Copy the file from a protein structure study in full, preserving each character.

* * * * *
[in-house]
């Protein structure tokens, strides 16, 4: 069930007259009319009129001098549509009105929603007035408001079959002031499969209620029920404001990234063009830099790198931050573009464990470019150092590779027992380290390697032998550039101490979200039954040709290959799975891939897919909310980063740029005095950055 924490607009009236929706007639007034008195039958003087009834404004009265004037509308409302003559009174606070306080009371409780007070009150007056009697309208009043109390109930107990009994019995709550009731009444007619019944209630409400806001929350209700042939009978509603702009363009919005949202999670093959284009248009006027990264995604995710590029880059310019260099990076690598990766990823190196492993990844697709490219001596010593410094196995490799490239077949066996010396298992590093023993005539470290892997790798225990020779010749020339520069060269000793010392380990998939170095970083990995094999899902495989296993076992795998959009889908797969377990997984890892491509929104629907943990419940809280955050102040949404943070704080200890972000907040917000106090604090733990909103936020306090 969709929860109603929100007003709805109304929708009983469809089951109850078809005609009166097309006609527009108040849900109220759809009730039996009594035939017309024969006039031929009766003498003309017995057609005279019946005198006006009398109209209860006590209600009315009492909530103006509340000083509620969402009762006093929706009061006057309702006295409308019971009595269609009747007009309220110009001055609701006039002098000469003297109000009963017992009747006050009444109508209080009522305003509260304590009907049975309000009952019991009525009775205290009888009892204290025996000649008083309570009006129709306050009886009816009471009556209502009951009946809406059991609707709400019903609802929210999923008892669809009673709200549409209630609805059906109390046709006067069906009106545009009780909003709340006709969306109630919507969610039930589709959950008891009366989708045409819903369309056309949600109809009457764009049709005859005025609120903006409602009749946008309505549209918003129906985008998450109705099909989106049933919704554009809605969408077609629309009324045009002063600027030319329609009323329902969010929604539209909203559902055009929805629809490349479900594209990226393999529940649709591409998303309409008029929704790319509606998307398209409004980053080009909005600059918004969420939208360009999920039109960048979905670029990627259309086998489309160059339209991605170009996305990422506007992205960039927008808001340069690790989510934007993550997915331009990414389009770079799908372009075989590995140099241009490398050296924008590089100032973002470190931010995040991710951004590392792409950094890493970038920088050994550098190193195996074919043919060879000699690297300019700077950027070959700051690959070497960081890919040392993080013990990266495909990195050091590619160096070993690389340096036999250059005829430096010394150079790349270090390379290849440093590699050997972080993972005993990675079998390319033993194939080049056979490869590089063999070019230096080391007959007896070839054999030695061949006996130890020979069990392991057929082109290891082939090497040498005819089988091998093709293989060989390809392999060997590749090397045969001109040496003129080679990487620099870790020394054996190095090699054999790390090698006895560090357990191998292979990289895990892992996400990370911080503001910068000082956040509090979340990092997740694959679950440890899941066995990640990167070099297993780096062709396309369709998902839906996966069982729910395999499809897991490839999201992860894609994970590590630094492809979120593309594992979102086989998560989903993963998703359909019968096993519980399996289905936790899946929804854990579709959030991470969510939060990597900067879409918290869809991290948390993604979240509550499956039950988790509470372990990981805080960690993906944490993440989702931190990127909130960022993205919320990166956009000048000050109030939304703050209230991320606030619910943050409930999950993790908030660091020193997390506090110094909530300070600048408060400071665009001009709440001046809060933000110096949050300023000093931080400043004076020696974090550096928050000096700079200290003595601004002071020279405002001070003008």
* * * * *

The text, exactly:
[in-house]
């Protein structure tokens, strides 16, 4: 069930007259009319009129001098549509009105929603007035408001079959002031499969209620029920404001990234063009830099790198931050573009464990470019150092590779027992380290390697032998550039101490979200039954040709290959799975891939897919909310980063740029005095950055 924490607009009236929706007639007034008195039958003087009834404004009265004037509308409302003559009174606070306080009371409780007070009150007056009697309208009043109390109930107990009994019995709550009731009444007619019944209630409400806001929350209700042939009978509603702009363009919005949202999670093959284009248009006027990264995604995710590029880059310019260099990076690598990766990823190196492993990844697709490219001596010593410094196995490799490239077949066996010396298992590093023993005539470290892997790798225990020779010749020339520069060269000793010392380990998939170095970083990995094999899902495989296993076992795998959009889908797969377990997984890892491509929104629907943990419940809280955050102040949404943070704080200890972000907040917000106090604090733990909103936020306090 969709929860109603929100007003709805109304929708009983469809089951109850078809005609009166097309006609527009108040849900109220759809009730039996009594035939017309024969006039031929009766003498003309017995057609005279019946005198006006009398109209209860006590209600009315009492909530103006509340000083509620969402009762006093929706009061006057309702006295409308019971009595269609009747007009309220110009001055609701006039002098000469003297109000009963017992009747006050009444109508209080009522305003509260304590009907049975309000009952019991009525009775205290009888009892204290025996000649008083309570009006129709306050009886009816009471009556209502009951009946809406059991609707709400019903609802929210999923008892669809009673709200549409209630609805059906109390046709006067069906009106545009009780909003709340006709969306109630919507969610039930589709959950008891009366989708045409819903369309056309949600109809009457764009049709005859005025609120903006409602009749946008309505549209918003129906985008998450109705099909989106049933919704554009809605969408077609629309009324045009002063600027030319329609009323329902969010929604539209909203559902055009929805629809490349479900594209990226393999529940649709591409998303309409008029929704790319509606998307398209409004980053080009909005600059918004969420939208360009999920039109960048979905670029990627259309086998489309160059339209991605170009996305990422506007992205960039927008808001340069690790989510934007993550997915331009990414389009770079799908372009075989590995140099241009490398050296924008590089100032973002470190931010995040991710951004590392792409950094890493970038920088050994550098190193195996074919043919060879000699690297300019700077950027070959700051690959070497960081890919040392993080013990990266495909990195050091590619160096070993690389340096036999250059005829430096010394150079790349270090390379290849440093590699050997972080993972005993990675079998390319033993194939080049056979490869590089063999070019230096080391007959007896070839054999030695061949006996130890020979069990392991057929082109290891082939090497040498005819089988091998093709293989060989390809392999060997590749090397045969001109040496003129080679990487620099870790020394054996190095090699054999790390090698006895560090357990191998292979990289895990892992996400990370911080503001910068000082956040509090979340990092997740694959679950440890899941066995990640990167070099297993780096062709396309369709998902839906996966069982729910395999499809897991490839999201992860894609994970590590630094492809979120593309594992979102086989998560989903993963998703359909019968096993519980399996289905936790899946929804854990579709959030991470969510939060990597900067879409918290869809991290948390993604979240509550499956039950988790509470372990990981805080960690993906944490993440989702931190990127909130960022993205919320990166956009000048000050109030939304703050209230991320606030619910943050409930999950993790908030660091020193997390506090110094909530300070600048408060400071665009001009709440001046809060933000110096949050300023000093931080400043004076020696974090550096928050000096700079200290003595601004002071020279405002001070003008």